DEAR MISS MANNERS: As a gift for a friend whose birthday is coming up, I have offered a complimentary stay at a condo I own in a beautiful, remote area. I could also watch her child during the trip, as our kids are the same age. Alternatively, the gift could be an outing on our boat.
Today, unprompted, she suggested I get her a facial at her preferred provider in town. I was a bit taken aback, and thought perhaps I misheard her.
I could understand if we had been discussing possible gifts at the time, but the suggestion out of nowhere seems presumptuous. Thoughts?
GENTLE READER: Yes, it is presumptuous. But we have developed a culture of allowing people to choose their own presents. Gift registries are so common now that the very idea of deferring to the donors' ideas is deemed naive.
What if you are given something you don't particularly want? Worse -- what if you therefore missed the opportunity to get other people to buy you what you do want? Miss Manners finds this attitude toward the expected generosity of others to be unseemly, but it is the premise on which your friend's suggestion is based.
In all fairness, your offer of the condominium would involve extensive planning on her part. She could have thanked you and said that unfortunately, it was not possible for her to get away to enjoy your kind offer. Then you could have made another suggestion, or even asked her what she might like.
Instead, she took it upon herself to assume your function of deciding what to give her.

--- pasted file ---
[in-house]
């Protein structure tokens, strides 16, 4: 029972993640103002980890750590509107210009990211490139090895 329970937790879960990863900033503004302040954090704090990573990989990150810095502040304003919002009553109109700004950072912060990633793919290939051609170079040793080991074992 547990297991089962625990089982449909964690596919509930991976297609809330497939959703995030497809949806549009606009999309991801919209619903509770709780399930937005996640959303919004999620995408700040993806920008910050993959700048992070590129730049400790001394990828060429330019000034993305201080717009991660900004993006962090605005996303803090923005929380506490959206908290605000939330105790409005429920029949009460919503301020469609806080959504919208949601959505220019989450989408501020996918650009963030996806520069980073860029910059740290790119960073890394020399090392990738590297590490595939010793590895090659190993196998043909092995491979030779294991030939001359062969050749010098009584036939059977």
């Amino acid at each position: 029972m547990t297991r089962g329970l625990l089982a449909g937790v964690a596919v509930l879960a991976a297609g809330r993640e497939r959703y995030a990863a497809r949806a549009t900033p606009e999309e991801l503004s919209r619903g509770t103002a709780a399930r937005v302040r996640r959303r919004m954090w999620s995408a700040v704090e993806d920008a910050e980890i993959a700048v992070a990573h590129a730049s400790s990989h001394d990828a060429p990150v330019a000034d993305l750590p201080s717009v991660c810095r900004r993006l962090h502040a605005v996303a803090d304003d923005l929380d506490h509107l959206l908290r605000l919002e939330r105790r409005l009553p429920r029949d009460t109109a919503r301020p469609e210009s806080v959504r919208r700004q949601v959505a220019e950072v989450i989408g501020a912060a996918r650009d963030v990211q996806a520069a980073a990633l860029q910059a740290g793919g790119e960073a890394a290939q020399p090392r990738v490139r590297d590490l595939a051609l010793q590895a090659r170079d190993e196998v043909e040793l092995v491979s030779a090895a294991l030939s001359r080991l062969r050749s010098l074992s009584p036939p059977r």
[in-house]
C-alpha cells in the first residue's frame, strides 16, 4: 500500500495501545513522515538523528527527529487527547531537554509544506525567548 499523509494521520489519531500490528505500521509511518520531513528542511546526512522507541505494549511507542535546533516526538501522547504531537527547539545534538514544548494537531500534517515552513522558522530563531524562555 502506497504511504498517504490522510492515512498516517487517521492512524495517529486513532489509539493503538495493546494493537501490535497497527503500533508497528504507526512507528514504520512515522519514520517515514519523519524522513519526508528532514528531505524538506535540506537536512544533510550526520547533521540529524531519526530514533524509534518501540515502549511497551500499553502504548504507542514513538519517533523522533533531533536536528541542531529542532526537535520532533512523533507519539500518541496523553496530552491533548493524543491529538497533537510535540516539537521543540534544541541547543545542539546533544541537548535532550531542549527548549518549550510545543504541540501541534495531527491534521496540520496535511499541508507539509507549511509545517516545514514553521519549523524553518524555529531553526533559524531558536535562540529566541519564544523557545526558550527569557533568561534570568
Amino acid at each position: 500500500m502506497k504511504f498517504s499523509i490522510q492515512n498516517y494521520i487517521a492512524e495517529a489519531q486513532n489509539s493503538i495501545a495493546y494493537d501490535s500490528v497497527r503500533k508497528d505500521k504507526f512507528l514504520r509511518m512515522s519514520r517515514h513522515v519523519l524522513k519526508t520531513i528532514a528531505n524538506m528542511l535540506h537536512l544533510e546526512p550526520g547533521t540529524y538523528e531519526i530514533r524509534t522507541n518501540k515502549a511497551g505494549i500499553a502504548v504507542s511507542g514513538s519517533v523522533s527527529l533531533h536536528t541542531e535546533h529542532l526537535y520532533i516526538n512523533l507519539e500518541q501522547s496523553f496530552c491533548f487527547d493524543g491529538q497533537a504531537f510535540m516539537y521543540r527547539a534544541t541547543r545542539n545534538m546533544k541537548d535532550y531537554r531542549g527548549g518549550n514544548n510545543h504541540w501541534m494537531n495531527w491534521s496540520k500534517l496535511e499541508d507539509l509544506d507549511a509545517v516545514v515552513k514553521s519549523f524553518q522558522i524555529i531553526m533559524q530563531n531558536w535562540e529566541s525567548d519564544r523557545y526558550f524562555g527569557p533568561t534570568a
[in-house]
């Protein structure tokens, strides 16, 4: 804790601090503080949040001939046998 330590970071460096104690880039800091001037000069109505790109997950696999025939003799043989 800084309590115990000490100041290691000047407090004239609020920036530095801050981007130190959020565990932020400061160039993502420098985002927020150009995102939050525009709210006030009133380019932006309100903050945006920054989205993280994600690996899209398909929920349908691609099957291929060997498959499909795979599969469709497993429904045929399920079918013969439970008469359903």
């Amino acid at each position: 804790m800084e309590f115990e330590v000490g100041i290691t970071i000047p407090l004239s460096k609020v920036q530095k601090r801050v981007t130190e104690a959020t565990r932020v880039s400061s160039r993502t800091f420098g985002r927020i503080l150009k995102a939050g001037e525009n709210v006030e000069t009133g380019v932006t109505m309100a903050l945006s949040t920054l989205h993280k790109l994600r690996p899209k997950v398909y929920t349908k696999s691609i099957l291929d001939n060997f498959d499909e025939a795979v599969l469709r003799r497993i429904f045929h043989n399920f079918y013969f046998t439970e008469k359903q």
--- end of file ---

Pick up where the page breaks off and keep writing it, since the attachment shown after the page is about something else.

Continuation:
Does anyone stop to think how callous and pointless all this makes the entire concept of giving and receiving presents?
Cynics sneer at the adage, "It's the thought that counts," thinking it hypocritical, when what really counts is getting stuff for free. Or better yet, eliminating the danger of disappointment (to the recipient) and the nuisance of thinking (to the giver) entirely by substituting money for objects.
Thoughtfulness is flattering because it means that someone has noticed what you like, and cares to indulge you. When it works, it is a thrill to receive something wonderful that you may not have known you wanted -- from someone you realize really understands you.
Granted, that may be rare. Those with good intentions may misjudge or not know the recipient well enough. Those with indifferent intentions find it easier to be told how to pay what they seem to owe.
That is why we allow a system of hinting and checking with third parties. But if people are going to outright choose their own presents, they might as well do their own shopping with the time and money they might have spent meeting the demands of others.